After much experimentation, Mattheij rewrote the software (several times in fact) to accomplish a variety of basic tasks. At its core, the system takes images from a webcam and feeds them to a neural network to do the classification. Of course, the neural net needs to be "trained" by showing it lots of images, and telling it what those images represent. Mattheij's breakthrough was allowing the machine to effectively train itself, with guidance: Running pieces through allows the system to take its own photos, make a guess, and build on that guess. As long as Mattheij corrects the incorrect guesses, he ends up with a decent (and self-reinforcing) corpus of training data. As the machine continues running, it can rack up more training, allowing it to recognize a broad variety of pieces on the fly.

Here's another video, focusing on how the pieces move on conveyer belts (running at slow speed so puny humans can follow). You can also see the air jets in action:

In an email interview, Mattheij told Mental Floss that the system currently sorts LEGO bricks into more than 50 categories. It can also be run in a color-sorting mode to bin the parts across 12 color groups. (Thus at present you'd likely do a two-pass sort on the bricks: once for shape, then a separate pass for color.) He continues to refine the system, with a focus on making its recognition abilities faster. At some point down the line, he plans to make the software portion open source. You're on your own as far as building conveyer belts, bins, and so forth.

Check out Mattheij's writeup in two parts for more information. It starts with an overview of the story, followed up with a deep dive on the software. He's also tweeting about the project (among other things). And if you look around a bit, you'll find bulk LEGO brick auctions online—it's definitely a thing!

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Health
One Bite From This Tick Can Make You Allergic to Meat
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iStock

We like to believe that there’s no such thing as a bad organism, that every creature must have its place in the world. But ticks are really making that difficult. As if Lyme disease wasn't bad enough, scientists say some ticks carry a pathogen that causes a sudden and dangerous allergy to meat. Yes, meat.

The Lone Star tick (Amblyomma americanum) mostly looks like your average tick, with a tiny head and a big fat behind, except the adult female has a Texas-shaped spot on its back—thus the name.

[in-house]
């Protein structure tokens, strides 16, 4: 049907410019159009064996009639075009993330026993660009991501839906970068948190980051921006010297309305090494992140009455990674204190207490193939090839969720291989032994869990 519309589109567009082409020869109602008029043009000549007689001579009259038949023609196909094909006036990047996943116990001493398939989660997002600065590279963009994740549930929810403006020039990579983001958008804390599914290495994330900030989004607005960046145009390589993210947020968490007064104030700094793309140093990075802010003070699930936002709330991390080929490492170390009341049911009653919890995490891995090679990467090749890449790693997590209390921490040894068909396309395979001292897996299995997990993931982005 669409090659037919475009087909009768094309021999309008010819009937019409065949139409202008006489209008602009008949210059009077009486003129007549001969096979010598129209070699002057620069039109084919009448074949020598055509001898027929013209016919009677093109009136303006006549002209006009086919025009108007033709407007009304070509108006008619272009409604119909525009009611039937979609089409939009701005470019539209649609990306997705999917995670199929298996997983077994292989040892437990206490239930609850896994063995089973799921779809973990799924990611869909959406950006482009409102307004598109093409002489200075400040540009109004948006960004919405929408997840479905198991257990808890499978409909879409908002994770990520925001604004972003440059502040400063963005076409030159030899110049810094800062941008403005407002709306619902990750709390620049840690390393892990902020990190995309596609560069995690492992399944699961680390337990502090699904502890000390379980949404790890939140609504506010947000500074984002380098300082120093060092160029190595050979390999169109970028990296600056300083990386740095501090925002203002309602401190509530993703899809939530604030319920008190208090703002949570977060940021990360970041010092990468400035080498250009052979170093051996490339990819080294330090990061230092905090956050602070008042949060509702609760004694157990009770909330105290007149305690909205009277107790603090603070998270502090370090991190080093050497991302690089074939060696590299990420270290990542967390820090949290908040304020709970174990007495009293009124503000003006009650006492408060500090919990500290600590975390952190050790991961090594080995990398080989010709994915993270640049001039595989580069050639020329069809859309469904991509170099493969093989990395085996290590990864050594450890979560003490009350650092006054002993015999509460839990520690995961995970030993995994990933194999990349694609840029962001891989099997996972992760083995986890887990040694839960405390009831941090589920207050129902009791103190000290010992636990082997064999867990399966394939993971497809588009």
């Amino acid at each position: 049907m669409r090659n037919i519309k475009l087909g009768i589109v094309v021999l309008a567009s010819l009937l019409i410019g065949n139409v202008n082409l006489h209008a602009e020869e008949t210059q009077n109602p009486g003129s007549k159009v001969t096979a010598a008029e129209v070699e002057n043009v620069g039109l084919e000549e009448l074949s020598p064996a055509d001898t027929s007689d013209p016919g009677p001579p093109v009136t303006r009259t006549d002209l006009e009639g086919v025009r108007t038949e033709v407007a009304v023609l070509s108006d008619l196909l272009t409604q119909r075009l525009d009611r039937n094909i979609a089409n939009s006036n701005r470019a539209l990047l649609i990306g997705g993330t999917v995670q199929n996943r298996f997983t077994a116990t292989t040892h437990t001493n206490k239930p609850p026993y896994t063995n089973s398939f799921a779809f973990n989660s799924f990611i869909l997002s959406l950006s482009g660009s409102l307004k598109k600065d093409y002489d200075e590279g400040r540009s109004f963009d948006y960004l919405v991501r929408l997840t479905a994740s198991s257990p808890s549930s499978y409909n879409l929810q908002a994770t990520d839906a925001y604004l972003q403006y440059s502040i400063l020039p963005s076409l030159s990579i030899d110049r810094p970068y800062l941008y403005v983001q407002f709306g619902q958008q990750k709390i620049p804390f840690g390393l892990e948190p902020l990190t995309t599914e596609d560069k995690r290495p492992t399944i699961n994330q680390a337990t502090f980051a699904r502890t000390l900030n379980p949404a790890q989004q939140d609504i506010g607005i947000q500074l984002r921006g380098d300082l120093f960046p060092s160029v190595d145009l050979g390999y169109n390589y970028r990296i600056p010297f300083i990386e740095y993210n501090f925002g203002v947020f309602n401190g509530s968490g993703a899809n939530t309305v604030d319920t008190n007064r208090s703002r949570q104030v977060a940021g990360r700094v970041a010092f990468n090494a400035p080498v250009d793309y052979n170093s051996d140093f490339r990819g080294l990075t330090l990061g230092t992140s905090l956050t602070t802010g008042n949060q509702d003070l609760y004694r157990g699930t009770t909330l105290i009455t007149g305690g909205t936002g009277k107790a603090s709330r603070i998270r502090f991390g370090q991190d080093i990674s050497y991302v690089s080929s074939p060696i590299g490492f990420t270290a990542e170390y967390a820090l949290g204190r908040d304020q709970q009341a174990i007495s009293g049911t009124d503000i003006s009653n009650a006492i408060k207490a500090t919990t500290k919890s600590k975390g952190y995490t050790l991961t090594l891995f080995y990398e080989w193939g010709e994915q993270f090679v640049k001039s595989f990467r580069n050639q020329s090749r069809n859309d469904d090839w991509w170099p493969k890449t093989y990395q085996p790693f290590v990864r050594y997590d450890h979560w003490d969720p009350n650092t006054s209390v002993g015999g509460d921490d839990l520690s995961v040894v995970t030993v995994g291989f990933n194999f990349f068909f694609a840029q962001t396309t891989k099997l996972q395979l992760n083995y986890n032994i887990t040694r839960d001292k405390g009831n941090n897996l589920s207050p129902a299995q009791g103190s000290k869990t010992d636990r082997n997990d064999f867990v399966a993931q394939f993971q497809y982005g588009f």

Unlike other American ticks, the Lone Star feeds on humans at every stage of its life cycle. Even the larvae want our blood. You can’t get Lyme disease from the Lone Star tick, but you can get something even more mysterious: the inability to safely consume a bacon cheeseburger.

"The weird thing about [this reaction] is it can occur within three to 10 or 12 hours, so patients have no idea what prompted their allergic reactions," allergist Ronald Saff, of the Florida State University College of Medicine, told Business Insider.

What prompted them was STARI, or southern tick-associated rash illness. People with STARI may develop a circular rash like the one commonly seen in Lyme disease. They may feel achy, fatigued, and fevered. And their next meal could make them very, very sick.

Saff now sees at least one patient per week with STARI and a sensitivity to galactose-alpha-1, 3-galactose—more commonly known as alpha-gal—a sugar molecule found in mammal tissue like pork, beef, and lamb. Several hours after eating, patients’ immune systems overreact to alpha-gal, with symptoms ranging from an itchy rash to throat swelling.

Even worse, the more times a person is bitten, the more likely it becomes that they will develop this dangerous allergy.

The tick’s range currently covers the southern, eastern, and south-central U.S., but even that is changing. "We expect with warming temperatures, the tick is going to slowly make its way northward and westward and cause more problems than they're already causing," Saff said. We've already seen that occur with the deer ticks that cause Lyme disease, and 2017 is projected to be an especially bad year.

There’s so much we don’t understand about alpha-gal sensitivity. Scientists don’t know why it happens, how to treat it, or if it's permanent. All they can do is advise us to be vigilant and follow basic tick-avoidance practices.

[h/t Business Insider]